William L. Clements Library

Past Exhibit

Exhibit at the Great Hall of the William L. Clements Library, University of Michigan.

February 11—May 30, 2008

Curated by Brian Leigh Dunnigan and Clayton Lewis

Watercolor by Thomas Smith, ca. 1820s

Perhaps no other feature of the American landscape is better known around the world than Niagara Falls. The changing aspects of Niagara are represented by a wide variety of original materials from the Clements Library collections. Through maps, prints, photographs, books, original artwork, and tourist ephemera, this exhibit reveals how this natural feature was perceived and its resources utilized from European discovery to the early twentieth century.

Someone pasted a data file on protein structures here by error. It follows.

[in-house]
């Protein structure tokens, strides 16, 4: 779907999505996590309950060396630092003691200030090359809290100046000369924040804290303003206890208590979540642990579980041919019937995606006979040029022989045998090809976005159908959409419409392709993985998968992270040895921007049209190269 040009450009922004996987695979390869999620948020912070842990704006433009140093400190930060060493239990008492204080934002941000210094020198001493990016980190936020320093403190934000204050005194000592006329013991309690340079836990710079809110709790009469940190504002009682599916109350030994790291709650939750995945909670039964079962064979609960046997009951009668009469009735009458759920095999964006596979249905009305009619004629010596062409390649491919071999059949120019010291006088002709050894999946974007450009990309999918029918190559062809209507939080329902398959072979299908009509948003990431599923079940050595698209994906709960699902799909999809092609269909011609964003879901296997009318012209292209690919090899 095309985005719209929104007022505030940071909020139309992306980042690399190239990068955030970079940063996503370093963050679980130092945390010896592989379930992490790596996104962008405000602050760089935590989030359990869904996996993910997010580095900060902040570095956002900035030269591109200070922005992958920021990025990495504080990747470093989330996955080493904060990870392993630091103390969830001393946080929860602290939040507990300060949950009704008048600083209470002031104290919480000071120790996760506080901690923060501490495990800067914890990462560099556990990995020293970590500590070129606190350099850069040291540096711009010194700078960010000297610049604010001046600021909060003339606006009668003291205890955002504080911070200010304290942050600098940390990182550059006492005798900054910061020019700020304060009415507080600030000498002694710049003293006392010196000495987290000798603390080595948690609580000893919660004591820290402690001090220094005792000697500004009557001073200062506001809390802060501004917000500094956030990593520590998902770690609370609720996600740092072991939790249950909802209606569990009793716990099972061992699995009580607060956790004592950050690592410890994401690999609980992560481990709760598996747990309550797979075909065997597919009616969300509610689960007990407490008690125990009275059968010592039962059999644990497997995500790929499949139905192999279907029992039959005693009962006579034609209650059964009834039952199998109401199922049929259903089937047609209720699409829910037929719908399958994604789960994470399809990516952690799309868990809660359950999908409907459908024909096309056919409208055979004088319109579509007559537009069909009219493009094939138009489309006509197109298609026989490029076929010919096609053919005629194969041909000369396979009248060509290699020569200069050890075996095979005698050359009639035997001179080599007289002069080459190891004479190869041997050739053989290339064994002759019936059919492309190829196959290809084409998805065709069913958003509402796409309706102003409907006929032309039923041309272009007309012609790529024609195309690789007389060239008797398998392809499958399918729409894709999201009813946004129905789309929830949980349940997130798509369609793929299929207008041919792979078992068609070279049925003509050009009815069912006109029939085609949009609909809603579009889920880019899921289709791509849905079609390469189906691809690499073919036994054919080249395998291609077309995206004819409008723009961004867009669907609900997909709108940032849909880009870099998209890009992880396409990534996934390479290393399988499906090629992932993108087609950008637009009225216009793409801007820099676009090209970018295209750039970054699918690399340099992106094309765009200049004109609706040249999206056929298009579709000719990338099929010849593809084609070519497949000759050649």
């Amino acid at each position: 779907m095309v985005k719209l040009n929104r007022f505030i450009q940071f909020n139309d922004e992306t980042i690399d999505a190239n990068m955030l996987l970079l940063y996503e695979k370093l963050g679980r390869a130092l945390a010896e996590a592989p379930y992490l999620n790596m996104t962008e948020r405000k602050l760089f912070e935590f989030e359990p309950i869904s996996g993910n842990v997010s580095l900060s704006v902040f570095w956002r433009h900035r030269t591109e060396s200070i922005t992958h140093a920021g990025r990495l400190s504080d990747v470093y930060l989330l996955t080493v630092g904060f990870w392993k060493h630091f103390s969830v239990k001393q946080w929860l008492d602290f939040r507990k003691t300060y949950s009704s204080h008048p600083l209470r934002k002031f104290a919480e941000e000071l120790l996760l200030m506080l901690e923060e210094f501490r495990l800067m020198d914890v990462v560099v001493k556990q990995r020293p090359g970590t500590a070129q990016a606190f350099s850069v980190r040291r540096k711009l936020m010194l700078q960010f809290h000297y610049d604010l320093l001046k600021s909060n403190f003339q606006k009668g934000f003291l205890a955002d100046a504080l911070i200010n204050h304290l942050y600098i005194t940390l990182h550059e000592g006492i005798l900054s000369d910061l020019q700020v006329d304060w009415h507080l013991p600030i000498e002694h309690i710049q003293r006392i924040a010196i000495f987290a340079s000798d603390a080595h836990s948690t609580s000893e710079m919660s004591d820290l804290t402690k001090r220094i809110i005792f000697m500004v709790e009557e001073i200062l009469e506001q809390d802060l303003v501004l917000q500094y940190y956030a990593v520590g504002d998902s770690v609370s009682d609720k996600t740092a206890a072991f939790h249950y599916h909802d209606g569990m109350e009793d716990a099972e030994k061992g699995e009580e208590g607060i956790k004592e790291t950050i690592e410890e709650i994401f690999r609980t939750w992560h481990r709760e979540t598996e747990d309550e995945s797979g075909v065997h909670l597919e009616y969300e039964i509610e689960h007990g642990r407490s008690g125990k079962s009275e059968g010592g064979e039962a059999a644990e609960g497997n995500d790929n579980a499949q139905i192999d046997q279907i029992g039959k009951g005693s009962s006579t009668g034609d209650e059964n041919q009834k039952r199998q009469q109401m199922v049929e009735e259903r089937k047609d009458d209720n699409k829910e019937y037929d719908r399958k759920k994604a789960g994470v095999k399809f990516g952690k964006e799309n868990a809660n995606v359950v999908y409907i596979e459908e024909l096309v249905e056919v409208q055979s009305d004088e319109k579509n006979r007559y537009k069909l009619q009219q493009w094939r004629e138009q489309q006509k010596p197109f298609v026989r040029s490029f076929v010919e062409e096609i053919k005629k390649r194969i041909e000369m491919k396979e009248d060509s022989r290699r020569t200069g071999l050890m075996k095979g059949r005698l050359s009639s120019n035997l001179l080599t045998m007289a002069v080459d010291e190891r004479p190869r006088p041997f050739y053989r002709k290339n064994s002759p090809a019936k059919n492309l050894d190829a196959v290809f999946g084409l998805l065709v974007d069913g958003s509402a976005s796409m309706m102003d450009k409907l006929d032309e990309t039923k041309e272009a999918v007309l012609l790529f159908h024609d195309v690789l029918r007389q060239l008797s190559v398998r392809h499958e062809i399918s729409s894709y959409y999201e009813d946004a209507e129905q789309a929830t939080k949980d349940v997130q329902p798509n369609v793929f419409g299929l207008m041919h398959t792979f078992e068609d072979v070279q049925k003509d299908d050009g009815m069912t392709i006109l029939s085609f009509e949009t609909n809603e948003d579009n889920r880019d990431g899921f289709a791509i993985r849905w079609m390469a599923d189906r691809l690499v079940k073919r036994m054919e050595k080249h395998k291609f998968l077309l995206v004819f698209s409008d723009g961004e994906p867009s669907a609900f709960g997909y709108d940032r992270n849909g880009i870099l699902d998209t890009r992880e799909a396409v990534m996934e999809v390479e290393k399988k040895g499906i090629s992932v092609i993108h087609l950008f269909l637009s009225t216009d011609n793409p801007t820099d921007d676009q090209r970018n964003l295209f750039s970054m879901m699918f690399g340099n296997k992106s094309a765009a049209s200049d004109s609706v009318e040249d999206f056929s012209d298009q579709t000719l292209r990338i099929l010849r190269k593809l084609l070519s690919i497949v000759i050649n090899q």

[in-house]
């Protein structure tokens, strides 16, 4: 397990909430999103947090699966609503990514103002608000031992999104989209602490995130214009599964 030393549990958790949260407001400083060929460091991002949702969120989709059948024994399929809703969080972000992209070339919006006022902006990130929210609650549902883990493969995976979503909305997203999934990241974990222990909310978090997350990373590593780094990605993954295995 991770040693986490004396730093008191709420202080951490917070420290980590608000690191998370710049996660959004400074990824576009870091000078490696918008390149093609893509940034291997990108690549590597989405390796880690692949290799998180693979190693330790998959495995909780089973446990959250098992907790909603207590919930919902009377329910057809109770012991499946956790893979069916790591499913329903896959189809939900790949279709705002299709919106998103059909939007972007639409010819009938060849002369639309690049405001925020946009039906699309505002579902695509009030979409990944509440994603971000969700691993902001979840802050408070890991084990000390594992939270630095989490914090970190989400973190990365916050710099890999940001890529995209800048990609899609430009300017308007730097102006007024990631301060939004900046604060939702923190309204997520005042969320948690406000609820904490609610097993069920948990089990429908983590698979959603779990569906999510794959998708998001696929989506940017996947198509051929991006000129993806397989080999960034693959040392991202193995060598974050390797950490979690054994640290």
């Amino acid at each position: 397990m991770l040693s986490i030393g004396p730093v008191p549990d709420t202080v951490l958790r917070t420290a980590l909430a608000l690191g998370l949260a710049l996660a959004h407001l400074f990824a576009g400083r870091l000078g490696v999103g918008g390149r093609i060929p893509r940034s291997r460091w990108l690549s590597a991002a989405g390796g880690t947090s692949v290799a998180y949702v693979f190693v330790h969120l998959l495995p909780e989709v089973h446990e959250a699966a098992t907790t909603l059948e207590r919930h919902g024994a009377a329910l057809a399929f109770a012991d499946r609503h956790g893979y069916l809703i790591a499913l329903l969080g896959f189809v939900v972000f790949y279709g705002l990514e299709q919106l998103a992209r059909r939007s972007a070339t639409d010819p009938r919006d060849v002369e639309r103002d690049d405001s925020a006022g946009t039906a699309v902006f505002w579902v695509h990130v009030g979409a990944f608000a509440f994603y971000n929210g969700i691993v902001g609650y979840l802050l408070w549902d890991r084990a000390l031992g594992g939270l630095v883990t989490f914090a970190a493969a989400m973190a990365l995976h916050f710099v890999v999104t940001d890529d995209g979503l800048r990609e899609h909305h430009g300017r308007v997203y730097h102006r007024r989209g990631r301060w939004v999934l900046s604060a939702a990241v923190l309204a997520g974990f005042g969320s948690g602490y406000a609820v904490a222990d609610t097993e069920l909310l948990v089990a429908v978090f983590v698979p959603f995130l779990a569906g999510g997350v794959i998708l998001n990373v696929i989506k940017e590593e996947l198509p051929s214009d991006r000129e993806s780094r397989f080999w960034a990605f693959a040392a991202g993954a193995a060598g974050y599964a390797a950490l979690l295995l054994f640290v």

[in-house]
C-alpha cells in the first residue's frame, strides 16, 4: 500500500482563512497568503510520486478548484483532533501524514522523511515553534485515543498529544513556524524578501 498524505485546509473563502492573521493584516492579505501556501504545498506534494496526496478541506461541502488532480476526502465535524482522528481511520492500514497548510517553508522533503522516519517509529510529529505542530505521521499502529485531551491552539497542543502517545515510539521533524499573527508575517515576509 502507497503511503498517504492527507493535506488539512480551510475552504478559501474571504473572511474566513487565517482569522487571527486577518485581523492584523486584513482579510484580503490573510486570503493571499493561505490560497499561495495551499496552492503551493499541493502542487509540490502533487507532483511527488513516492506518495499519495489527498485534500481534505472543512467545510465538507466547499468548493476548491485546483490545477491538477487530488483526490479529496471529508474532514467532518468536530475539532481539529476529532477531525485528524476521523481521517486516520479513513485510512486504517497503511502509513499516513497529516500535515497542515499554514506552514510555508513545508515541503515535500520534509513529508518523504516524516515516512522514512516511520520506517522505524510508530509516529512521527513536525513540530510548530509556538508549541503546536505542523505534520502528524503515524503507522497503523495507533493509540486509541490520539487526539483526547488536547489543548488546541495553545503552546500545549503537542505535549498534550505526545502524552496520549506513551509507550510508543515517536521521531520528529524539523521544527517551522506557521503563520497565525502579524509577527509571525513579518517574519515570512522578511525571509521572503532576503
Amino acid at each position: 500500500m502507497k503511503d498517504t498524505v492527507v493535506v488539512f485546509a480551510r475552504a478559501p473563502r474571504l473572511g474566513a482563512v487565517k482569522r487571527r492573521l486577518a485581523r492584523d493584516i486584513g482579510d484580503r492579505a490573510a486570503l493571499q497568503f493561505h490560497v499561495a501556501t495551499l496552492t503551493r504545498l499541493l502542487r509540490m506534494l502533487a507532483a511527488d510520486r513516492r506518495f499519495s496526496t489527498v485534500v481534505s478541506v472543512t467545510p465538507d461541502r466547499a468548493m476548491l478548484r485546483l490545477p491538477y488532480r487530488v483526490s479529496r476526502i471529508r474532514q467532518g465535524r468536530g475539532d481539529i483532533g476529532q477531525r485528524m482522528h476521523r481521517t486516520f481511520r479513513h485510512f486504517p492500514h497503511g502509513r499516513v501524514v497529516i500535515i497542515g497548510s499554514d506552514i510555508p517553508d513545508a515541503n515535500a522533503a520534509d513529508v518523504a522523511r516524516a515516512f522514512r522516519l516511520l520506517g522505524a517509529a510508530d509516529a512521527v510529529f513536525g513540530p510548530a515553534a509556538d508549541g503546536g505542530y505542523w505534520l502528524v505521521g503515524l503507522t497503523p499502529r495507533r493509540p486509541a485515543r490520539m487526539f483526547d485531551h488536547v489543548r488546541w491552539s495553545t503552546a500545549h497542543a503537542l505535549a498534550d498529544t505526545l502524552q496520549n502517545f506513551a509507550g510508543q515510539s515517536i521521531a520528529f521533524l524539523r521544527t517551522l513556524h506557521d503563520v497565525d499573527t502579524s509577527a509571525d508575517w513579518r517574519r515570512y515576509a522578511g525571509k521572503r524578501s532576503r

European explorers came to know the Niagara during the seventeenth century, and the power and majesty of the falls soon became an allegory and a symbol of the untamed expanse of the North American continent. But, as impressive as they were, the falls formed a barrier to transportation that had to be circumvented by those using the waters of the Great Lakes as a highway to the interior.

Nineteenth century technology allowed waterborne commerce to bypass the falls and their power was harnessed for industry. But the romantic grandeur remained, and Niagara Falls increasingly became a magnet for tourists, a role it continues to play today.